10 February 2013

An overview of MAYHEM

There is a new entry into the fantasy mass battle game market, and that is MAYHEM from Bombshell Games (available from Wargames Vault).  Here, I am just taking a quick look and giving first impressions... please note that I have not played the game yet.

The download from Wargames Vault is a zip file, with four PDF's  -  a 21-page rulebook, a Quick Reference Sheet, an army worksheet, and the General's Compendium with sample unit/army builds.

Basing for MAYHEM is centered around elements.  The recommended scheme for standard units is 40mm squares for 6mm/10mm, 50mm squares for 15mm, and 60mm squares for 25/28mm miniatures.  Heroic units, i.e. generals and the like, should use round bases to aid recognition.  However, I believe that any basing scheme should work if the units of each side are based in a similar fashion - one could use two rectangular DBx-style bases for one MAYHEM unit.

Units have three different stats - movement, combat, and traits.  Movement and combat are differentiated by dice type - D4, D6, D8, D10, D12, and D20 are used.  For movement, the bigger the dice, the farther one can move.  For combat, the smaller the dice the more effective - low rolls are good for combat results.  Traits, such as different weapon types (melee and ranged), can modify this, and there are traits such as 'Fear' and 'Ranked Fighting' which can further modify the results and give a lot of potential for designing unique units.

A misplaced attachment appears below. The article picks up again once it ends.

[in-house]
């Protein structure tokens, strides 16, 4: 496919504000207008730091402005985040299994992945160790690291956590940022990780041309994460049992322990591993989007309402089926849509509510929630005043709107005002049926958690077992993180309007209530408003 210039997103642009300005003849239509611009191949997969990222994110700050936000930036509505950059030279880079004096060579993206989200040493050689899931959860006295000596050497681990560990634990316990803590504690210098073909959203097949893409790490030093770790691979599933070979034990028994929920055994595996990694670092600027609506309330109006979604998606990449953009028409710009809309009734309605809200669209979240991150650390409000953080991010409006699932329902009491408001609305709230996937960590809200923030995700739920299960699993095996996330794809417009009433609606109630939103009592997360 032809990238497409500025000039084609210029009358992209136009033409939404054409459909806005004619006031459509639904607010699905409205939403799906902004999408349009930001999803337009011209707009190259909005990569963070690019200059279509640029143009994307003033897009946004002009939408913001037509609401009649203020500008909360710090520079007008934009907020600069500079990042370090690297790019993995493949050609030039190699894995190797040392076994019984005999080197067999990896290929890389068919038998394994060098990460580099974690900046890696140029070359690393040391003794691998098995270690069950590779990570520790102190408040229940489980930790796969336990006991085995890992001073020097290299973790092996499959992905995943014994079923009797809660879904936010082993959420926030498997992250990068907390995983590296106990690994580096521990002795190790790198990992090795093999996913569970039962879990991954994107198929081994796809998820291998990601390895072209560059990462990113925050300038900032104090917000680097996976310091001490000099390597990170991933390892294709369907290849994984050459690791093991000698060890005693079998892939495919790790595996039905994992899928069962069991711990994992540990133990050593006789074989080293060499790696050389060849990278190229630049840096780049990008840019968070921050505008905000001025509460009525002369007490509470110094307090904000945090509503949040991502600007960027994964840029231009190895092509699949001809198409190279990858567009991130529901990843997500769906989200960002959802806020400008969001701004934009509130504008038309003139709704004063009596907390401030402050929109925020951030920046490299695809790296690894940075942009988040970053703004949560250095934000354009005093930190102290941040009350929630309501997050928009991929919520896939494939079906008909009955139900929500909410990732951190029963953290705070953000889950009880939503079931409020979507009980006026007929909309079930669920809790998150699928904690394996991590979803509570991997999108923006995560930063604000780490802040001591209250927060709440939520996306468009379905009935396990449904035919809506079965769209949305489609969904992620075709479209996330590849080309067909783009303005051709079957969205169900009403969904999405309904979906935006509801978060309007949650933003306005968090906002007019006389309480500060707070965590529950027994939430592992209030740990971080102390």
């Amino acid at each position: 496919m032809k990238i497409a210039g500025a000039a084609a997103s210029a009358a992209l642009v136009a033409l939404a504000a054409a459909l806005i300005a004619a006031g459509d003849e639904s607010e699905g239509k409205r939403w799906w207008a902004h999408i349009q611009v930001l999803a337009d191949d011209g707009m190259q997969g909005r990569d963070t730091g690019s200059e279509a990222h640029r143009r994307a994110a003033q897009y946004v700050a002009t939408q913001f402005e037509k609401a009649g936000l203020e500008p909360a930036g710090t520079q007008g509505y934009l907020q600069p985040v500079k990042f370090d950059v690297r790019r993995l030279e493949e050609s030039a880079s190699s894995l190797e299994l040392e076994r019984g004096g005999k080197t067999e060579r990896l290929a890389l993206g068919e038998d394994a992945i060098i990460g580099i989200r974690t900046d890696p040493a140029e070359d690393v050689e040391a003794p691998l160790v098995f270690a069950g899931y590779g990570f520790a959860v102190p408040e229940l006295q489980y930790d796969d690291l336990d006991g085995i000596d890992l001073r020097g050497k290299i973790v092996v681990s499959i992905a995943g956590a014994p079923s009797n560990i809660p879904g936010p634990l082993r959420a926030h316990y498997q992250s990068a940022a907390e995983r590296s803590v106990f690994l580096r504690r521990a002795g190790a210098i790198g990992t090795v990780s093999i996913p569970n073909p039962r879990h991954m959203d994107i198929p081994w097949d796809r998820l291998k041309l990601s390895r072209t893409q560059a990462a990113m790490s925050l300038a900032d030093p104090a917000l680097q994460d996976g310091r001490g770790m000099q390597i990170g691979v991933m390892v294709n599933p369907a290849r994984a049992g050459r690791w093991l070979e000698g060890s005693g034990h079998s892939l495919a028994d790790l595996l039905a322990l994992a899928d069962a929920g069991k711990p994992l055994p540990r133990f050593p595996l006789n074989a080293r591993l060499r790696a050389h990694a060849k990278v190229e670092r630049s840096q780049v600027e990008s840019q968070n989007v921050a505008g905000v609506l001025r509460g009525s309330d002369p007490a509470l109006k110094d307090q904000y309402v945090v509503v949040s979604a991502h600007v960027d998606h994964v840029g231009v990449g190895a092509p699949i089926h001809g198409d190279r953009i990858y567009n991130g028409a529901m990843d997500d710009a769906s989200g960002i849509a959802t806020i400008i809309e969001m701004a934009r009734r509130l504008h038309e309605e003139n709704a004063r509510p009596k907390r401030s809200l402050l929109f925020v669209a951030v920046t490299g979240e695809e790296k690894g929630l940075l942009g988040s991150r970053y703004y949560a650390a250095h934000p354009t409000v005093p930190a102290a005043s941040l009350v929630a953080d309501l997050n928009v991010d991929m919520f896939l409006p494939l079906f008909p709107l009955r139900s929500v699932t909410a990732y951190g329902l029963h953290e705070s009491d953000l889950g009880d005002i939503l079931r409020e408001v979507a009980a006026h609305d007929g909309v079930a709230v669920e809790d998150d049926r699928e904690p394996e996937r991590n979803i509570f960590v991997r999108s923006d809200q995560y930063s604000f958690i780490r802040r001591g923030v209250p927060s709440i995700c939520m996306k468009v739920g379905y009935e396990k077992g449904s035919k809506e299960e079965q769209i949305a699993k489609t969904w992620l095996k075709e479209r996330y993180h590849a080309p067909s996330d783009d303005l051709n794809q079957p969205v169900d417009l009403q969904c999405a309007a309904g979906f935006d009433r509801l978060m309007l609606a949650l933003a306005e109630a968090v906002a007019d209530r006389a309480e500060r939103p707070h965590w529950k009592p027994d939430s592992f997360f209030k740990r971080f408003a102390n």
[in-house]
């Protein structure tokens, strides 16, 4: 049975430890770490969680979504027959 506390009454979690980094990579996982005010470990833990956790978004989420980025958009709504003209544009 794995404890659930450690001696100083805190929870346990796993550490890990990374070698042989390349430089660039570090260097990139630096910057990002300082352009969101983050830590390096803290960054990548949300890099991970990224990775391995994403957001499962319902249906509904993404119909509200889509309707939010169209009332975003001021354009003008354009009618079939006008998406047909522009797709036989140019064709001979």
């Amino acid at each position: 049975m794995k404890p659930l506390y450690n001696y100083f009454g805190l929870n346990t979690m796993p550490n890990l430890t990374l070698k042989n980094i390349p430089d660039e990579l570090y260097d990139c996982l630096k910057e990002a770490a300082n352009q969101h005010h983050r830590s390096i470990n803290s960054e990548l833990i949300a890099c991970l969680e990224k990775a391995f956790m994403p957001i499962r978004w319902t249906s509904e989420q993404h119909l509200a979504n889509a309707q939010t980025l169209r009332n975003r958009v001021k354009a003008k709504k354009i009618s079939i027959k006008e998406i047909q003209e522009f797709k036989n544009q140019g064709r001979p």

Movement is based around the 'Overdrive' system, which uses Command Points (CP).  A major design feature for MAYHEM is the use of CP.  Units are not limited to one move per turn.  As long as there are CP's to use, a unit can perform multiple moves during a turn, and these moves can be in a non-linear sequence, i.e. one can use CP's to move a unit twice, conduct melee with another unit, then return to the first unit and continue moving as long as there are CP's to use.  Of course, there is an additional CP penalty for multiple moves but fortune favors the brave!

Combat is based around rolling lower than your opponent in a melee.  The unit that rolls the highest is disordered; ties have no effect on either unit.  A roll of '1' is a critical strike and eliminates the target!  Traits and weapons do have an effect on combat, typically modifying the dice type that the unit rolls, or causing the target to fall back farther than usual.

Ranged combat is based on the specific weapon type.  One rolls for a hit, then again for damage.  To hit a target, the distance is measured to the target from the firing unit, as modified by terrain and such.  A roll lower than the range is a hit.  To damage, the weapon's damage dice is compared to the target's quality, with a low roll disordering the unit (and yes a critical hit is seen with a roll of '1'!)

Almost forgot  -  in most circumstances where dice need to be rolled, the unit can use the 'default' value  -  half of the dice value, i.e. the default value for D6 is 3, the default for D20 is 10.

Magic is not dealt with in MAYHEM; probably the only omission in the basic system.  It is promised in the next supplement for the series.

(Please note that this is a very basic overview of the rules!)

I am a bit impressed with MAYHEM.  For your US$7.99, you get an interesting system that has a lot of potential for the design of unique units and unique armies.  The 'Overdrive' system can be used to set up some very intricate maneuvers, if given enough CP to accomplish them.  The traits and weapon categories are varied enough to provide for a lot of variation, while the system is simple enough to not slow one down.

Hopefully, I can delve more deeply into MAYHEM soon with a view to make a more Tékumel-flavored set-up.


  1. I am interested to read your impressions of the rules.I had noticed them at the Wargamer's Vault and had been tempted.
    I think I will succumb...
    best wishes

  2. It is an inexpensive yet well-written set of rules - I hope you enjoy them!